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HomeFinance & InvestingBusinessA death sentence: Native Americans have least access to liver transplant system

A death sentence: Native Americans have least access to liver transplant system

Native Americans are far less likely than other racial groups to gain a spot on the national liver transplant list, despite having the highest rate of death from liver disease, according to an analysis of four years of transplant data by the Markup and The Washington Post.

Compared to their total number of deaths from liver disease, White people gain a spot on the transplant list almost three times more often than Native Americans, the data shows. Had transplant rates been equal, nearly 1,000 additional Native people would have received liver transplants between 2018 and 2021.

Native Americans who do win a spot on the list advance to surgery at about the same rate as White people, showing that front-end access is a primary driver of disparity. Among other racial groups, the liver transplant acceptance rate for Black people is slightly lower than for White patients nationally, while Asian Americans have the highest rate of acceptance to the transplant wait list by far.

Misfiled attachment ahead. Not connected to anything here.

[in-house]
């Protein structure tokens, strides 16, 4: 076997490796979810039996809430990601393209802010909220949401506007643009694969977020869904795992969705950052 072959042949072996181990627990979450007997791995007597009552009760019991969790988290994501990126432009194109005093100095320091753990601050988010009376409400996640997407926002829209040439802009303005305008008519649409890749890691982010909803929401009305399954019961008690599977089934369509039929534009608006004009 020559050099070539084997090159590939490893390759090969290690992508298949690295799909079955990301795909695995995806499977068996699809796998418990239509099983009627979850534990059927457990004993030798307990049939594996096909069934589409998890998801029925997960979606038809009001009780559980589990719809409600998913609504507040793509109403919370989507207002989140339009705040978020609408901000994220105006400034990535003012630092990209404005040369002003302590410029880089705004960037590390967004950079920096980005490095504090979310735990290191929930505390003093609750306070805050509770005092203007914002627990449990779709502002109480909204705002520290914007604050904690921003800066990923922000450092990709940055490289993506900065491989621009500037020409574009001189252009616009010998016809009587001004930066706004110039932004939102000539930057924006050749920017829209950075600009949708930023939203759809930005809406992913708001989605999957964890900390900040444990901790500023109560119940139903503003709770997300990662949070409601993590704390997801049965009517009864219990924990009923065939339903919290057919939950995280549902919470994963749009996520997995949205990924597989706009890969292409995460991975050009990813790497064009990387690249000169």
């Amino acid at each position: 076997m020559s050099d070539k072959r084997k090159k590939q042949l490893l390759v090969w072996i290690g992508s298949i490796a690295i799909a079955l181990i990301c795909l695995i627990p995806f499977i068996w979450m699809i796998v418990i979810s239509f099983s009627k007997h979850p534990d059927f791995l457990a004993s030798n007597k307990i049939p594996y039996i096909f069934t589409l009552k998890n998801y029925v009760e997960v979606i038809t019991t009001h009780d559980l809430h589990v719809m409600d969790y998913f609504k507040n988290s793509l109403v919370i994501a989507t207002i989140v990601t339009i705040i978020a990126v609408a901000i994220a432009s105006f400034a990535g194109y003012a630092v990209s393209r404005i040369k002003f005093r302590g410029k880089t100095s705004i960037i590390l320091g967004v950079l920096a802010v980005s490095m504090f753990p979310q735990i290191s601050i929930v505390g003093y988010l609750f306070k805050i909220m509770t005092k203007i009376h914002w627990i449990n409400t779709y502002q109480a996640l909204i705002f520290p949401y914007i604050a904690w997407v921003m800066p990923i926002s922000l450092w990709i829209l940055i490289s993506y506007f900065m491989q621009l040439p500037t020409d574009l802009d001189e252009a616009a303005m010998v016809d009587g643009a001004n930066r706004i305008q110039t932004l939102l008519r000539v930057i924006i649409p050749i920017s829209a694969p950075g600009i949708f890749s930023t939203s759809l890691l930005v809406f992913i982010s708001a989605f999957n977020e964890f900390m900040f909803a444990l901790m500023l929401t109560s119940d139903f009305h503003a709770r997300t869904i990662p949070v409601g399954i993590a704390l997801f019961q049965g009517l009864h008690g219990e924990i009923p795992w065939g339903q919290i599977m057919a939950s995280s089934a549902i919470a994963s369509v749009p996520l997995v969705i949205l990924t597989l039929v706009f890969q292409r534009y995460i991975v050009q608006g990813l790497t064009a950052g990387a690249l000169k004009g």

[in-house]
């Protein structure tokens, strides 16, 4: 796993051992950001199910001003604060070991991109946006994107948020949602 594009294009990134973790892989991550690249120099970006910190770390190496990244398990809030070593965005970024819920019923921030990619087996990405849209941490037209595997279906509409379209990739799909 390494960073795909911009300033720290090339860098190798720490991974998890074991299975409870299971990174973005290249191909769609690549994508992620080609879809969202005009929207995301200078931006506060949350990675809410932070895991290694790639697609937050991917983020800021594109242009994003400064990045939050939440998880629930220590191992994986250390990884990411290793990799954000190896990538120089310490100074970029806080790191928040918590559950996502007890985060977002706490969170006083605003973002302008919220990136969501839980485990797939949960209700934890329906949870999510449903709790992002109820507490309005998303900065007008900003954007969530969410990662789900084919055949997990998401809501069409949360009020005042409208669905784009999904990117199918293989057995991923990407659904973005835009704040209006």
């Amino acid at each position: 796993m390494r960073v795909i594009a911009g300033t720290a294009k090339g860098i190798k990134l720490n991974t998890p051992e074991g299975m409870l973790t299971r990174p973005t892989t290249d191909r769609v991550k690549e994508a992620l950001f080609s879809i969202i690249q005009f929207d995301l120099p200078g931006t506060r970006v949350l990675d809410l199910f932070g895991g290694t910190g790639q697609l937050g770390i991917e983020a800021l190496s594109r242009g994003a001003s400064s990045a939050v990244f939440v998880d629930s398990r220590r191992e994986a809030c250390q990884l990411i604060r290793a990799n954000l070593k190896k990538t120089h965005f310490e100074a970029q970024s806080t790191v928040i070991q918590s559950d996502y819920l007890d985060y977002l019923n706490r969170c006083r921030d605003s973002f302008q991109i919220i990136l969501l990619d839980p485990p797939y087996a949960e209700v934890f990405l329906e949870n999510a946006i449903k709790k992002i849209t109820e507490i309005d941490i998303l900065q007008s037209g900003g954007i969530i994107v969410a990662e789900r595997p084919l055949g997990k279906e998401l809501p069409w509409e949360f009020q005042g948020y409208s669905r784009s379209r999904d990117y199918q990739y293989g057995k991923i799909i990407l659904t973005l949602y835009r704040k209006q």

These findings come as mortality from liver disease is climbing across the nation, hitting nearly 57,000 deaths in 2021, according to the Centers for Disease Control and Prevention. Liver disease is commonly caused by obesity, hepatitis C and alcoholism. Researchers have attributed the rise in mortality to increased heavy drinking during the coronavirus pandemic, especially among young people.

Data shows poor access to inpatient treatment for alcoholism for tribes across the country. The only cure for end-stage liver disease is a transplant. And getting on the list typically involves referral by a doctor, which can be hard for those with limited resources to access.

Architects of the U.S. transplant system have wrestled with how to equitably distribute the scarce resources since the program’s inception 40 years ago, concerned that organs would flow to the privileged. Yet decades later, inequities persist.